We all know that life happens, and not in the way we always have planned. Certainly our current times are full of life stressors and uncertainty in a way most of us did not foresee. When it comes to stock compensation, things don't always transpire like they are supposed to either. That's why our stock plans have provisions that cover scenarios such as death and disability. We know these events might occur in our scope of working as stock administration professionals; yet, are we ready to put our best foot forward if and when the time comes? In today's blog I'll highlight some best practices in administering some of these life event scenarios.
It's not a pleasant topic and one we'd probably like to avoid discussing. But, sometimes we need to tackle the unpleasant, even if it's difficult. So what does happen when a stock plan participant passes away? Here are a few practices to minimize the pain of dispersing the stock plan grants/awards to the employee's estate:
Consider NOT Using Beneficiary Forms: There are some pitfalls in using beneficiary forms. One main one is that employees often forget they exist, and don't alter them to reflect their true intentions. In some cases, these forms were filled out years and decades before they were needed. By then, marriages, children and divorces occurred, altering the employee's preferences on handling his or her estate. Beneficiary forms can override next of kin estate laws, so if you are going to use these forms, be sure to come up with a mechanism to remind employees they exist.
In the event your organization is already using beneficiary forms for stock plans, consider this a gentle reminder to follow up and remind employees to keep their designations updated. Consider whether this is the best approach going forward. While the present may not be the best time to make dramatic changes to plans or policies, evaluating the company's approach to beneficiary forms is something to add to your eventual to-do list.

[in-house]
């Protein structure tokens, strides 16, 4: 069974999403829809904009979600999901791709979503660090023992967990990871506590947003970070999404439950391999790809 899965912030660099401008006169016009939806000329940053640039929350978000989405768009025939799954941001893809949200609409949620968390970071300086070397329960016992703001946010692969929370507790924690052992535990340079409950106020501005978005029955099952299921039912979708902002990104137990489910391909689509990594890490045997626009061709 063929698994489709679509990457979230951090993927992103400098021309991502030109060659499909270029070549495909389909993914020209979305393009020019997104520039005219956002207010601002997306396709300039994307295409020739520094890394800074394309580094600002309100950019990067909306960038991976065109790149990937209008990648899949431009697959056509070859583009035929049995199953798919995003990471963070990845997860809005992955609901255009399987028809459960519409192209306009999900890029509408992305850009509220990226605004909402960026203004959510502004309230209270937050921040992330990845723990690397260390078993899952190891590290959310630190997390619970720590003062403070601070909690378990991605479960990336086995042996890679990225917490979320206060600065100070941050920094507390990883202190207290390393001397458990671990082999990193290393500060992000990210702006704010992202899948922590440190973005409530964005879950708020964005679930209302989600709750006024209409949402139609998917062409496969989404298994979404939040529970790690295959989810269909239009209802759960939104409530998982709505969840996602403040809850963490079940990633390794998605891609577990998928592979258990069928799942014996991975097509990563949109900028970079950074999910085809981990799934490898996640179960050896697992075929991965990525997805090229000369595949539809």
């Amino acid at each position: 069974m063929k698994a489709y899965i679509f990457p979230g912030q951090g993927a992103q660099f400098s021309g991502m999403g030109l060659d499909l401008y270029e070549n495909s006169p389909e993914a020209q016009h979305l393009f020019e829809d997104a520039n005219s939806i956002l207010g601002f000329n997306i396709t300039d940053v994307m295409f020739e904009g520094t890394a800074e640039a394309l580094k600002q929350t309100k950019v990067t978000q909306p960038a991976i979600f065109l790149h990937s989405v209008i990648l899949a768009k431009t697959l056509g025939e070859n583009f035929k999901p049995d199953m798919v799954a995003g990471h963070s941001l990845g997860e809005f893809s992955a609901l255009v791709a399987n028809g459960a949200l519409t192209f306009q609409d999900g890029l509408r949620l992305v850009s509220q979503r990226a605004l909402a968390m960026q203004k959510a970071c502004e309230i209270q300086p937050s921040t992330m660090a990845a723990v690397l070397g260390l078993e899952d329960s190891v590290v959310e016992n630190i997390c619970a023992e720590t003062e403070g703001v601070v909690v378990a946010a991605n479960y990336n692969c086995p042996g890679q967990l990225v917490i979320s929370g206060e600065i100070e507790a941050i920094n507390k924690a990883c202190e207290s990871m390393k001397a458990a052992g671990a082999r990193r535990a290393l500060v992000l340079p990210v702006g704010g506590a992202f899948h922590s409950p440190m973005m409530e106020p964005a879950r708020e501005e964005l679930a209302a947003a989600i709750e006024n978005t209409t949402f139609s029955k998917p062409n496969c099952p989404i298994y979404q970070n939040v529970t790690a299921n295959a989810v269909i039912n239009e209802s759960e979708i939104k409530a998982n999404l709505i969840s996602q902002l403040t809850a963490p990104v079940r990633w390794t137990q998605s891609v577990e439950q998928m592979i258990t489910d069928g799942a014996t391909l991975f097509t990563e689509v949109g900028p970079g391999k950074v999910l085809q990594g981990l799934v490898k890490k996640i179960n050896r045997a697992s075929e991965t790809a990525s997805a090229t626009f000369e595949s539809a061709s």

Ensure Proper Time Frame to Exercise Stock Options: Navigating estate management can be time consuming and tricky. The last thing you want to have happen is a stock option expire unexercised because the estate couldn't establish itself and execute the exercise in time. If your plan allows less than 6 months to exercise vested stock options post death, this is more than likely too short of a time frame. Consider offering at least 6 months (12 months is even better) in order to ensure enough time for the estate to exercise.
Tip for today: Plan modifications may not be feasible at the present time. If your plan does have 6 months or less as a post-death exercise period, be prepared to communicate this time frame to next of kin promptly and encourage expediency in their efforts to put ducks in a row to complete the exercise.
An employee goes out on disability leave - now what? Many companies take the approach of trying to stop vesting awards during long disability periods. While it may sound reasonable on paper, in reality it's tough to administer. First of all, how do you determine which type of disability results in paused vesting, and which does not? There are many types of short and long term disabilities. Second, how do you track the changes to vesting?
Remember, when an employee goes out on leave, most often you do not know the exact return date, and many times it changes. Having to stay on top of open leaves, tracking end dates and adjusting vesting can become a nightmare. Many companies have moved away from adjusting vesting for leaves of absences, including those related to disability.
Lastly, some events are more uncommon than others (death). If you lack a formal policy on these events, it's best to sit down with your internal business partners and develop a guidelines that will dictate how you will proceed. You'll also want to know up front what the company can and can't do to support these scenarios.
Whatever the scenario, it's best to put some parameters in place up front. This will save hours of heartache and headaches for all involved.
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